Additionally I see Donald Trump as a classic example of an old-school glad-handing salesman; that kind that’s now looked upon with contempt by modern-day sophisticated technocratic business professionals. From this perspective The Donald could have devolved by the amplifying feedback effect of increasingly improving his outcomes by increasing his conservative-friendly rhetoric. These types of old school salesmen are prone to increasingly believing their own bullshit if they’re rewards correlate with the level of bullshit emitted. That’s why they died out as the purchasing side of industrial marketing became more capable, and demanded less sexism from the sales forces with whom they interacted. It was impossible to take these types seriously or tolerate their bigotries.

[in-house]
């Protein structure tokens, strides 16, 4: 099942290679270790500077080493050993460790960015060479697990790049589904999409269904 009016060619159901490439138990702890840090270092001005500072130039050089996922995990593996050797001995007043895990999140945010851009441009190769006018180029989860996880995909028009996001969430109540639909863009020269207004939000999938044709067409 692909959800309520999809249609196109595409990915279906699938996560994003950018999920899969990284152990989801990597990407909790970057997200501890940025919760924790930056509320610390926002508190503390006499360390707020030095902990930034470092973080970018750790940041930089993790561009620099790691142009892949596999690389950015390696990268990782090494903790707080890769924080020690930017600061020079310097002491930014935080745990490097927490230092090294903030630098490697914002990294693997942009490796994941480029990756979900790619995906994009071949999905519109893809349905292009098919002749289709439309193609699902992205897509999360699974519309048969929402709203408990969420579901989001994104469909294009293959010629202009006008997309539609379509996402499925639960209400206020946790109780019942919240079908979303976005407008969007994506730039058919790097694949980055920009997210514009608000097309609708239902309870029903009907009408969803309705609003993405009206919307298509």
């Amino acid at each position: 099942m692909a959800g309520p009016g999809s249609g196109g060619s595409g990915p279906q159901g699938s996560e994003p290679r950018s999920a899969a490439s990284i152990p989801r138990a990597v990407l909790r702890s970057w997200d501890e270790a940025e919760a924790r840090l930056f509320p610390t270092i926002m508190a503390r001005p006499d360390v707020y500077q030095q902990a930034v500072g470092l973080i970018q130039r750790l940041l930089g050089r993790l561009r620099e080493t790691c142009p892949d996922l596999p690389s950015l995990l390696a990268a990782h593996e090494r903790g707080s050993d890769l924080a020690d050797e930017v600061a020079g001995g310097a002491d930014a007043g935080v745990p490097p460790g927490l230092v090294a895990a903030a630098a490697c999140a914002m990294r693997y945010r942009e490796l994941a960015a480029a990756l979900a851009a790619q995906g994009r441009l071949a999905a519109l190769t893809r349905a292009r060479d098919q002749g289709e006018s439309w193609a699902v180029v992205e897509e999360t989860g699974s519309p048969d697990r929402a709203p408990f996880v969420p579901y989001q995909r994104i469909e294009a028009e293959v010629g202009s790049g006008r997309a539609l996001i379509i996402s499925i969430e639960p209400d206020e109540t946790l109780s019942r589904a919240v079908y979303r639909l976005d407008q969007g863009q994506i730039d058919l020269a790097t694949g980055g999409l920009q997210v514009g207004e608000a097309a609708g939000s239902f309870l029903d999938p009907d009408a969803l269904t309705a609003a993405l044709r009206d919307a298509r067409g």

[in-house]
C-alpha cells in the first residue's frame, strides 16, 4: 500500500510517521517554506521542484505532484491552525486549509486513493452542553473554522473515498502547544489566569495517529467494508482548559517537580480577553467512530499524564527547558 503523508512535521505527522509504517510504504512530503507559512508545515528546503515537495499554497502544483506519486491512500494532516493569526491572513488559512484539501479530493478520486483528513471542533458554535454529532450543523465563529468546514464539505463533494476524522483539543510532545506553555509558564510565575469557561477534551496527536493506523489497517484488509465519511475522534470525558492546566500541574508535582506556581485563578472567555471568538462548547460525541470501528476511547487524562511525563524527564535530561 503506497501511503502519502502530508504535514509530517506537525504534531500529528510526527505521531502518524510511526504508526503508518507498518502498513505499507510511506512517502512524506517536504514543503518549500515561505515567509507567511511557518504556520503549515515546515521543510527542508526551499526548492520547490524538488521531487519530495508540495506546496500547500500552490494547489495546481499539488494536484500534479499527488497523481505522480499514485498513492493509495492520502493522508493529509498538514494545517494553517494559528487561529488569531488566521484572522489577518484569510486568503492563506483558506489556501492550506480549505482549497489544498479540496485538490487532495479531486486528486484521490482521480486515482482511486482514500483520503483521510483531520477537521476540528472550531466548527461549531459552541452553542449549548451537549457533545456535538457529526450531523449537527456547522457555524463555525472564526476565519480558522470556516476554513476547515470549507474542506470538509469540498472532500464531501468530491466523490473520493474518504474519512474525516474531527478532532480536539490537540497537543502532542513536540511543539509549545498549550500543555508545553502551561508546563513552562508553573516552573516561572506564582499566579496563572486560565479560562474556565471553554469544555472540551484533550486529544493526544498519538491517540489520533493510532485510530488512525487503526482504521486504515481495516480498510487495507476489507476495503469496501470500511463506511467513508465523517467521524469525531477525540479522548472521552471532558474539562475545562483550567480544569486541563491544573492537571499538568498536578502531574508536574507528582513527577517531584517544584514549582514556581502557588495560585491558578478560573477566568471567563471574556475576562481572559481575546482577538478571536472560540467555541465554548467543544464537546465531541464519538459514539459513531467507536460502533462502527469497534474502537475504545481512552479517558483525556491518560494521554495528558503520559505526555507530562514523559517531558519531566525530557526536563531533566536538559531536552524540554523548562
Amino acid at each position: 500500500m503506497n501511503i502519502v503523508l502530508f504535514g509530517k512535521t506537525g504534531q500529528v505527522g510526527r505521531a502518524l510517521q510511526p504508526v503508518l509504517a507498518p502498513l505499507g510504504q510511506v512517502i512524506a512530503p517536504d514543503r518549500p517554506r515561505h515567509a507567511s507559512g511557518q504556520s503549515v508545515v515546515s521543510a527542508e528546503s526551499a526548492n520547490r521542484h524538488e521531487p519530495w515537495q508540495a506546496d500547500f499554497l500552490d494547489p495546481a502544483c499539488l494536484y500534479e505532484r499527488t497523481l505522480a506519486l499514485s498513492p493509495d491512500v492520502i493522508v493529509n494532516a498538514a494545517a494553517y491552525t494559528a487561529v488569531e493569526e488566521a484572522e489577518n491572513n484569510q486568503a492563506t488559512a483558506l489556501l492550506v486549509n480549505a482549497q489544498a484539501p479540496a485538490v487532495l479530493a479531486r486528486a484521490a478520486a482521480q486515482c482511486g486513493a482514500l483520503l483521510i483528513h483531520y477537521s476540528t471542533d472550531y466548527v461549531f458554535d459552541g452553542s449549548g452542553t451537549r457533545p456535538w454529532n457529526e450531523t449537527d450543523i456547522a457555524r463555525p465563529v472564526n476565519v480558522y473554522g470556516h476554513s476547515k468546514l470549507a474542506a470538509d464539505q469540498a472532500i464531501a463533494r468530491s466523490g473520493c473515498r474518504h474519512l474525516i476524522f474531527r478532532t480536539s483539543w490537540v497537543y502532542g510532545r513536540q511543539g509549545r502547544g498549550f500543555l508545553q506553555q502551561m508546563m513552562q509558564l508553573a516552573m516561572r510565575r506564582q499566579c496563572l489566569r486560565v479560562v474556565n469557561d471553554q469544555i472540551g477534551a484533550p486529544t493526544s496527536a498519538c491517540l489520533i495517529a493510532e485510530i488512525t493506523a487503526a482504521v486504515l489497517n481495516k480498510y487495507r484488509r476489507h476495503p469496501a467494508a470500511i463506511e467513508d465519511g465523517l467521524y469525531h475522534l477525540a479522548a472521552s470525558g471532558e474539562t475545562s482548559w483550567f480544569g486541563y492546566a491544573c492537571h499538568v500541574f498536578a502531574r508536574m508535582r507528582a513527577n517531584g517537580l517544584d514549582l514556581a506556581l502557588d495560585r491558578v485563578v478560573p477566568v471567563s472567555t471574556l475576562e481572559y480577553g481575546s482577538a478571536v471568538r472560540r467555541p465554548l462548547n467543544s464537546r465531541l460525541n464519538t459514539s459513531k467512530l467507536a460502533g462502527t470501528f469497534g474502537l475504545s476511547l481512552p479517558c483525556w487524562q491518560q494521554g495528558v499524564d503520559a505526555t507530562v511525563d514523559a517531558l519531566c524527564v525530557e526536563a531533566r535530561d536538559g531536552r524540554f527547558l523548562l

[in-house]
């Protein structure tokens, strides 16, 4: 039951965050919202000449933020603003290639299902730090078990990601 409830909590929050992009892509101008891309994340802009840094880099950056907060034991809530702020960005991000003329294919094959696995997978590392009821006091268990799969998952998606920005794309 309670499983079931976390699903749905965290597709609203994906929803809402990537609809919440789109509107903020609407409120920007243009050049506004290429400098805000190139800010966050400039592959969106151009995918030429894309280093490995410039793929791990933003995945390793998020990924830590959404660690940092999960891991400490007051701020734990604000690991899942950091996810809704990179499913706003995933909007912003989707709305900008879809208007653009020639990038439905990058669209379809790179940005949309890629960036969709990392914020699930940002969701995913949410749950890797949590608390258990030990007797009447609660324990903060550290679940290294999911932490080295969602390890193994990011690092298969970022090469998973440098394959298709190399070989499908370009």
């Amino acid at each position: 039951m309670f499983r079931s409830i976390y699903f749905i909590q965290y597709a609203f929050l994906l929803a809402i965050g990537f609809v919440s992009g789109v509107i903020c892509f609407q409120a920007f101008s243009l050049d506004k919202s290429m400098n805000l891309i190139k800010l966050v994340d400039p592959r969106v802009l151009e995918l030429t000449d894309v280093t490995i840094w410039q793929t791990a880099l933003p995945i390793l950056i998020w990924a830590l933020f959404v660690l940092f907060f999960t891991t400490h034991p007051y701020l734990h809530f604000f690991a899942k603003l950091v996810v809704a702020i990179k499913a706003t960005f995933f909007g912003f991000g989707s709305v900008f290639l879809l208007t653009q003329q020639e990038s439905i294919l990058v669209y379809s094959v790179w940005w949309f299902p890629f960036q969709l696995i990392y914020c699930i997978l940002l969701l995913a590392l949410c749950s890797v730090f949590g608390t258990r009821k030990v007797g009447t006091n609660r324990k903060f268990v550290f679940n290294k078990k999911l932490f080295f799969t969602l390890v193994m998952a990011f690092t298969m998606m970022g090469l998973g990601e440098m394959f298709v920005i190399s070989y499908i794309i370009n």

• bahrfeldt

    I saw a video of another press conference the yesterday on broadcast TV, in which Trump was asked which foot had the boo-boo that exempted him from the draft. He did not know, stating the reporter should check the medical records. To his credit, he never blamed her gender for the question, nor did he claim she was sent by the government of Mexico or Univision.

  • StevoR

    So .. is Trump, the other Don* like Ann Coulter really a deep over liberal?

    Or the world’s longest and most convincing (~Ish**) performance art character like Sir Les patetrson or Dame Edna? Sorta do wonder..

    * I.e. NOT Bradman!

    ** A wee bit over the top at times but still.

  • StevoR

    over = cover.